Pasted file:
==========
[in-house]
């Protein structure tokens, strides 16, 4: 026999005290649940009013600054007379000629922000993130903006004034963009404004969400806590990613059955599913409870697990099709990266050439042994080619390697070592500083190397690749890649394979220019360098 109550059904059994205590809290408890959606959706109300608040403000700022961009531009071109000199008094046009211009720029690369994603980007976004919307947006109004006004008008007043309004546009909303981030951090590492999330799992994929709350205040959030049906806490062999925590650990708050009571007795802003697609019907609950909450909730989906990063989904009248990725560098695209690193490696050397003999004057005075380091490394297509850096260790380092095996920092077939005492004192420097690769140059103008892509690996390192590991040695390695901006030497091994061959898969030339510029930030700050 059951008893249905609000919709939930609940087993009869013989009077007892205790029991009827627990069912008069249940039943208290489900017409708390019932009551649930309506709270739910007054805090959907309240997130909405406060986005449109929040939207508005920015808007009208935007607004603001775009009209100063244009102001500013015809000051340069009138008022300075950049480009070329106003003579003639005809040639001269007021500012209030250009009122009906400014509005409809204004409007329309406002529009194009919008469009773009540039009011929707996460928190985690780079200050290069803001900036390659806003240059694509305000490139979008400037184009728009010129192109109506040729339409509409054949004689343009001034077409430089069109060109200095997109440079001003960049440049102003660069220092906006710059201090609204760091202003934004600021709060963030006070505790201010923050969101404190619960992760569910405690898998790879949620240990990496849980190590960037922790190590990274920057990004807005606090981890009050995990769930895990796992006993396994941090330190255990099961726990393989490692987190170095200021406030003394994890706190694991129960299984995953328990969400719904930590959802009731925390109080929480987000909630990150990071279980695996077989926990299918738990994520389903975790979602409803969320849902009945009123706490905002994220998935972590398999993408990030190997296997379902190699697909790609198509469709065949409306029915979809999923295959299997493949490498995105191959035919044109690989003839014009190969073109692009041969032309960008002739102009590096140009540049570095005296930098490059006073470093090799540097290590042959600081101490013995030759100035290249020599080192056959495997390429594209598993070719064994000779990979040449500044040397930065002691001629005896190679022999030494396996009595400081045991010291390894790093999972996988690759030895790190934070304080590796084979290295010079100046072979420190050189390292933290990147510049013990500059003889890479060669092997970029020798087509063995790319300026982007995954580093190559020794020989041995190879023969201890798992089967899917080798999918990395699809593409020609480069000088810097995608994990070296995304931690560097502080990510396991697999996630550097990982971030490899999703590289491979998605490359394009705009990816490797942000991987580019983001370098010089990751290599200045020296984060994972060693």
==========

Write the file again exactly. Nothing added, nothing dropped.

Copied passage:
[in-house]
């Protein structure tokens, strides 16, 4: 026999005290649940009013600054007379000629922000993130903006004034963009404004969400806590990613059955599913409870697990099709990266050439042994080619390697070592500083190397690749890649394979220019360098 109550059904059994205590809290408890959606959706109300608040403000700022961009531009071109000199008094046009211009720029690369994603980007976004919307947006109004006004008008007043309004546009909303981030951090590492999330799992994929709350205040959030049906806490062999925590650990708050009571007795802003697609019907609950909450909730989906990063989904009248990725560098695209690193490696050397003999004057005075380091490394297509850096260790380092095996920092077939005492004192420097690769140059103008892509690996390192590991040695390695901006030497091994061959898969030339510029930030700050 059951008893249905609000919709939930609940087993009869013989009077007892205790029991009827627990069912008069249940039943208290489900017409708390019932009551649930309506709270739910007054805090959907309240997130909405406060986005449109929040939207508005920015808007009208935007607004603001775009009209100063244009102001500013015809000051340069009138008022300075950049480009070329106003003579003639005809040639001269007021500012209030250009009122009906400014509005409809204004409007329309406002529009194009919008469009773009540039009011929707996460928190985690780079200050290069803001900036390659806003240059694509305000490139979008400037184009728009010129192109109506040729339409509409054949004689343009001034077409430089069109060109200095997109440079001003960049440049102003660069220092906006710059201090609204760091202003934004600021709060963030006070505790201010923050969101404190619960992760569910405690898998790879949620240990990496849980190590960037922790190590990274920057990004807005606090981890009050995990769930895990796992006993396994941090330190255990099961726990393989490692987190170095200021406030003394994890706190694991129960299984995953328990969400719904930590959802009731925390109080929480987000909630990150990071279980695996077989926990299918738990994520389903975790979602409803969320849902009945009123706490905002994220998935972590398999993408990030190997296997379902190699697909790609198509469709065949409306029915979809999923295959299997493949490498995105191959035919044109690989003839014009190969073109692009041969032309960008002739102009590096140009540049570095005296930098490059006073470093090799540097290590042959600081101490013995030759100035290249020599080192056959495997390429594209598993070719064994000779990979040449500044040397930065002691001629005896190679022999030494396996009595400081045991010291390894790093999972996988690759030895790190934070304080590796084979290295010079100046072979420190050189390292933290990147510049013990500059003889890479060669092997970029020798087509063995790319300026982007995954580093190559020794020989041995190879023969201890798992089967899917080798999918990395699809593409020609480069000088810097995608994990070296995304931690560097502080990510396991697999996630550097990982971030490899999703590289491979998605490359394009705009990816490797942000991987580019983001370098010089990751290599200045020296984060994972060693």